‘Pud’ Maeyer wins three-way Hampton school board write-in race; Dodson, Ralph win by wide margins
According to still-unofficial results from the Virginia Department of Elections, Rappahannock County Sheriff Connie C. Smith decisively won a third term — by a 7-to-3 margin, not quite as wide as in 2011, when she bested the same challenger, Anthony E. “Andy” Berry Sr., by getting almost four times as many votes.
Smith received 2,245 votes (71.9 percent) to Berry’s 867 (27.7 percent) in a race that, at least for those who follow “social” media, inspired some strong emotions — and the results of which many believed would be closer.
“My statement to the public,” Smith said by phone Wednesday, “would be: Thank you, thank you and . . . thank you.
“It’s not just a job, it’s a lifestyle for me,” Smith said. “It’s what I know, it’s all I’ve ever done. So I’m just at a loss for words.”
“Sometimes you win, sometimes you lose,” Berry posted to his campaign’s Facebook page. “To my supporters I say thank you and I appreciated the support and the votes I received. I ran a campaign on what I believed was in the best interests of the citizens and county. Politics anymore is not about the best candidate. It is a popularity contest.”
In Jackson district supervisor Ron Frazier defeated Amy Hitt, Jackson district’s current school board representative, with 61.3 percent of the vote (344 votes) to Hitt’s 37.8 percent (212).
“I appreciate what the voters in Jackson district did,” Frazier said Wednesday.
In Hampton district, school board chair John Lesinski was the top vote-getter in an usually crowded field, taking the supervisor seat the retiring Bryant Lee will give up Dec. 31 with 311 votes. Rappahannock Water and Sewer Authority member Keir Whitson finished just 27 votes behind, with 284, and Rappahannock native, farmer and realtor J. Newbill “Jay” Miller Jr. received 124. Write-ins accounted for 41 votes — 36 of them for last-minute write-in candidate Roger Cordani.
Lesinski said he was most thankful what he perceived as Hampton district’s high voter turnout on Tuesday. (Though turnout statistics were not yet available county-wide, Hampton district reported a 2015 Election Day turnout of 57 percent of its 1,193 registered voters; in the last comparable general election, in 2011, that number was 53 percent.)
“I am thankful for the voters in the Hampton district, mostly for turning out in record numbers,” Lesinski said, noting that he also was grateful to his opponents for “a race that pretty much stuck to the issues, and inspired a meaningful debate on the future of Rappahannock County. It was a very clean campaign all around, which I think people appreciate.”
By midday Wednesday, according to Registrar of Voters Kim McKiernan, write-in votes had been certified and connected to candidates’ names only in the Hampton district’s unusual school board race — a three-way, all-write-in contest.
The contest was won by former Rappahannock teacher Lucy Ann “Pud” Maeyer, with 175 votes. Former U.S. Marine Band director and longtime resident John Bourgeois received 147 votes; former teacher and nurse Demaris Miller of Washington received 121.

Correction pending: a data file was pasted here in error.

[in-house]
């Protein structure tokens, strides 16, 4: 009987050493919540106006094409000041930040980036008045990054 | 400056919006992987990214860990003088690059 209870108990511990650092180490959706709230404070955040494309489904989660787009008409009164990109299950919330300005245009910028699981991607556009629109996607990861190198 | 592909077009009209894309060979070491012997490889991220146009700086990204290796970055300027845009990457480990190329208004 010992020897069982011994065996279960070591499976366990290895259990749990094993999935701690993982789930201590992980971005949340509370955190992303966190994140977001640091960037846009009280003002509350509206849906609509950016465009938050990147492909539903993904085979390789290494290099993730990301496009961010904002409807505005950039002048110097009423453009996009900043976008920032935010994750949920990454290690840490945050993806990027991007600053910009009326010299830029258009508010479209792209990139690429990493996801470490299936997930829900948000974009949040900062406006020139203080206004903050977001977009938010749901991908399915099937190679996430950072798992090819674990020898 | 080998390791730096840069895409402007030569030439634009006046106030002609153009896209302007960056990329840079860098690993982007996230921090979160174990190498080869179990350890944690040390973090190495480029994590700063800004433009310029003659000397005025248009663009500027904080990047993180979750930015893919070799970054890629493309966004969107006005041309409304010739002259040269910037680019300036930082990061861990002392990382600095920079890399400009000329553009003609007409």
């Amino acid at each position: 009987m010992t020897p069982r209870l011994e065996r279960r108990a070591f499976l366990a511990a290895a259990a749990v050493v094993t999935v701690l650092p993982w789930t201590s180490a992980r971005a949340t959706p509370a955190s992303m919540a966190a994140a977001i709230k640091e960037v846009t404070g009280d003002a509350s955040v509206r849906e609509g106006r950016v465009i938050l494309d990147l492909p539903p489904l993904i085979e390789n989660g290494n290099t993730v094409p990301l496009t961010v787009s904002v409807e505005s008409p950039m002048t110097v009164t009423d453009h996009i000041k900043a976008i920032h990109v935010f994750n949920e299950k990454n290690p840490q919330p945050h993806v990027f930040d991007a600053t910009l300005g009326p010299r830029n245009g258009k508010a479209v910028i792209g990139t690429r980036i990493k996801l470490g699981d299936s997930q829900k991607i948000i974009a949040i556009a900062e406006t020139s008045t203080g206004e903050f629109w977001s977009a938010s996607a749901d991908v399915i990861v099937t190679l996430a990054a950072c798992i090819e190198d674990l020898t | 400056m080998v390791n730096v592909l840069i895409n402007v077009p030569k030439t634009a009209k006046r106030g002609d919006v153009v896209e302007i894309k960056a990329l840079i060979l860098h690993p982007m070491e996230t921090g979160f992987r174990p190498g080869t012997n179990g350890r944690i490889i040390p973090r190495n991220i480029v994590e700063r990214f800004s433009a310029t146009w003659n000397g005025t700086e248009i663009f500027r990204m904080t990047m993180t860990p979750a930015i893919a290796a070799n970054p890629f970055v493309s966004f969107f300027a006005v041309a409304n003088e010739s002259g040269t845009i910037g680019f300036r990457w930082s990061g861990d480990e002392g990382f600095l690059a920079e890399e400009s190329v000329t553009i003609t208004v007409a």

In Wakefield district, Roger Welch edged past the write-ins, most of which were cast in the Chester Gap part of the district (where Chester Gap Fire Department Chief Todd Brown campaigned as a write-in). District-wide, Welch received 351 votes — unnamed write-ins had 165 — but most of his support came in the Flint Hill section of the district. In Chester Gap, write-ins took 118 votes and Welch got 85.
Incumbent Margaret R. “Peggy” Ralph defeated challenger Lavonne G. Adkins with 68 percent of the vote (2,032 votes), to Adkins’ 31.9 percent (954 votes).
The three-way race was close for two open Rappahannock seats on the Culpeper Soil and Water Conservation District board, but the top two vote-getters, Sperryville farmers Mike Peterson with 1,304 votes and longtime incumbent Monira Rifaat with 1,229, edged out Viewtown’s Isaac W. Parrish, who received 1,151 votes.
Sharon Dodson, longtime deputy to retiring Commissioner of the Revenue Beverly Atkins, decisively won her boss’s job with 2,063 votes (or 67.8 percent). Longtime county building and E-911 office administrator Marlina L. Lee received 842 votes (27.6 percent), and Christa M. Weeks of Washington received 135 (4.4 percent).
In the race for the 26th district Virginia Senate seat held by Republican Mark Obenshain, the incumbent easily defeated Democratic challenger April Moore, with a district-wide vote of 25,100 (68.6 percent) to Moore’s 11,391 (31.1 percent). Among voters in Rappahannock County, typically the conservative district’s least conservative jurisdiction, the race was somewhat closer: Obenshain got 1,802 votes (58.5 percent); Moore took in 1,278 (41.4 percent.)
Unopposed candidates for commonwealth’s attorney (incumbent Arthur W. Goff), county treasurer (incumbent Debra Knick), Wakefield school board (incumbent Chris Ubben) and the Jackson school board seat to be given up by Amy Hitt (former school board chair Wes Mills), all received at least 93 percent of the votes cast. (The remainder were write-ins.)
Among county-wide constitutional officers, Knick led the unopposed candidates in the total number of votes received, with 2,616.